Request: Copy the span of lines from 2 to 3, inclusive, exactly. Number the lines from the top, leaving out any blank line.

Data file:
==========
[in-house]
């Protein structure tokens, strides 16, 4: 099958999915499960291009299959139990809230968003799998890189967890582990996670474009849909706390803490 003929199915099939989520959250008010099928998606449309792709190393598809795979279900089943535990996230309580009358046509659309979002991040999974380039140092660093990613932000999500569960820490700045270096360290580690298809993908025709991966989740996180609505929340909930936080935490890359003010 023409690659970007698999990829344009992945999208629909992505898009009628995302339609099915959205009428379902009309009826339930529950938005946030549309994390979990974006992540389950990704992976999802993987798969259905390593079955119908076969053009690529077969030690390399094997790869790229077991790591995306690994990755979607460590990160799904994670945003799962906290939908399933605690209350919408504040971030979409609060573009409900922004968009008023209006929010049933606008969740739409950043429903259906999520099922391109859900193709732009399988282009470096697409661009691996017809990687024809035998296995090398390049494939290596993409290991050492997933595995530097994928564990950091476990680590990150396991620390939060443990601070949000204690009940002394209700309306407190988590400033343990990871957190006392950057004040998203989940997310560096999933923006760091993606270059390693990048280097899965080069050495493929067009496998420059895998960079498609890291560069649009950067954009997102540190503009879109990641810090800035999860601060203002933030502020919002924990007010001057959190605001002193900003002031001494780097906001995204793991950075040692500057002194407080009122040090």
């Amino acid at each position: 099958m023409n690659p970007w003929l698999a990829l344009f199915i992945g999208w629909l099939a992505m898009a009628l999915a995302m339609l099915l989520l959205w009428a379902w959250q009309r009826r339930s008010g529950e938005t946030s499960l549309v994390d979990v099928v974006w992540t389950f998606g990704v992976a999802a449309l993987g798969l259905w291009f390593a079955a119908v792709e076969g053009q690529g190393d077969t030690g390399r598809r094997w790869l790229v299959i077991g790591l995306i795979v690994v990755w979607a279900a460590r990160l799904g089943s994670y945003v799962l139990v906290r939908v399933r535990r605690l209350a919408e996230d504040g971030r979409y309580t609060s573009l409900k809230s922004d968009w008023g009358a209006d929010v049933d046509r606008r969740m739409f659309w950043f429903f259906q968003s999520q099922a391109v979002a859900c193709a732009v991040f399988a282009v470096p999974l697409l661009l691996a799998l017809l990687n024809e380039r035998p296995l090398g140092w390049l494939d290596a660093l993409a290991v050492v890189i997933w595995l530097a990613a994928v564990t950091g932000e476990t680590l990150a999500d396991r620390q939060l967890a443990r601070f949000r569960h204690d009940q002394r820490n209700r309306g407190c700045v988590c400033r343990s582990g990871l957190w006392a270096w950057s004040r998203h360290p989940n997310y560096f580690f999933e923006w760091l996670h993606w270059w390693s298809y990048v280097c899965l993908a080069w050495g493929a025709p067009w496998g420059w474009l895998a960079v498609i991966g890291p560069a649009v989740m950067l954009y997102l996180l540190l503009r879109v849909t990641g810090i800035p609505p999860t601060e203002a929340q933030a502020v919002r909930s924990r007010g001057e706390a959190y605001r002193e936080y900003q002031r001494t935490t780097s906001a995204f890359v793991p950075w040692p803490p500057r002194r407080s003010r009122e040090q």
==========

């Protein structure tokens, strides 16, 4: 099958999915499960291009299959139990809230968003799998890189967890582990996670474009849909706390803490 003929199915099939989520959250008010099928998606449309792709190393598809795979279900089943535990996230309580009358046509659309979002991040999974380039140092660093990613932000999500569960820490700045270096360290580690298809993908025709991966989740996180609505929340909930936080935490890359003010 023409690659970007698999990829344009992945999208629909992505898009009628995302339609099915959205009428379902009309009826339930529950938005946030549309994390979990974006992540389950990704992976999802993987798969259905390593079955119908076969053009690529077969030690390399094997790869790229077991790591995306690994990755979607460590990160799904994670945003799962906290939908399933605690209350919408504040971030979409609060573009409900922004968009008023209006929010049933606008969740739409950043429903259906999520099922391109859900193709732009399988282009470096697409661009691996017809990687024809035998296995090398390049494939290596993409290991050492997933595995530097994928564990950091476990680590990150396991620390939060443990601070949000204690009940002394209700309306407190988590400033343990990871957190006392950057004040998203989940997310560096999933923006760091993606270059390693990048280097899965080069050495493929067009496998420059895998960079498609890291560069649009950067954009997102540190503009879109990641810090800035999860601060203002933030502020919002924990007010001057959190605001002193900003002031001494780097906001995204793991950075040692500057002194407080009122040090």
């Amino acid at each position: 099958m023409n690659p970007w003929l698999a990829l344009f199915i992945g999208w629909l099939a992505m898009a009628l999915a995302m339609l099915l989520l959205w009428a379902w959250q009309r009826r339930s008010g529950e938005t946030s499960l549309v994390d979990v099928v974006w992540t389950f998606g990704v992976a999802a449309l993987g798969l259905w291009f390593a079955a119908v792709e076969g053009q690529g190393d077969t030690g390399r598809r094997w790869l790229v299959i077991g790591l995306i795979v690994v990755w979607a279900a460590r990160l799904g089943s994670y945003v799962l139990v906290r939908v399933r535990r605690l209350a919408e996230d504040g971030r979409y309580t609060s573009l409900k809230s922004d968009w008023g009358a209006d929010v049933d046509r606008r969740m739409f659309w950043f429903f259906q968003s999520q099922a391109v979002a859900c193709a732009v991040f399988a282009v470096p999974l697409l661009l691996a799998l017809l990687n024809e380039r035998p296995l090398g140092w390049l494939d290596a660093l993409a290991v050492v890189i997933w595995l530097a990613a994928v564990t950091g932000e476990t680590l990150a999500d396991r620390q939060l967890a443990r601070f949000r569960h204690d009940q002394r820490n209700r309306g407190c700045v988590c400033r343990s582990g990871l957190w006392a270096w950057s004040r998203h360290p989940n997310y560096f580690f999933e923006w760091l996670h993606w270059w390693s298809y990048v280097c899965l993908a080069w050495g493929a025709p067009w496998g420059w474009l895998a960079v498609i991966g890291p560069a649009v989740m950067l954009y997102l996180l540190l503009r879109v849909t990641g810090i800035p609505p999860t601060e203002a929340q933030a502020v919002r909930s924990r007010g001057e706390a959190y605001r002193e936080y900003q002031r001494t935490t780097s906001a995204f890359v793991p950075w040692p803490p500057r002194r407080s003010r009122e040090q």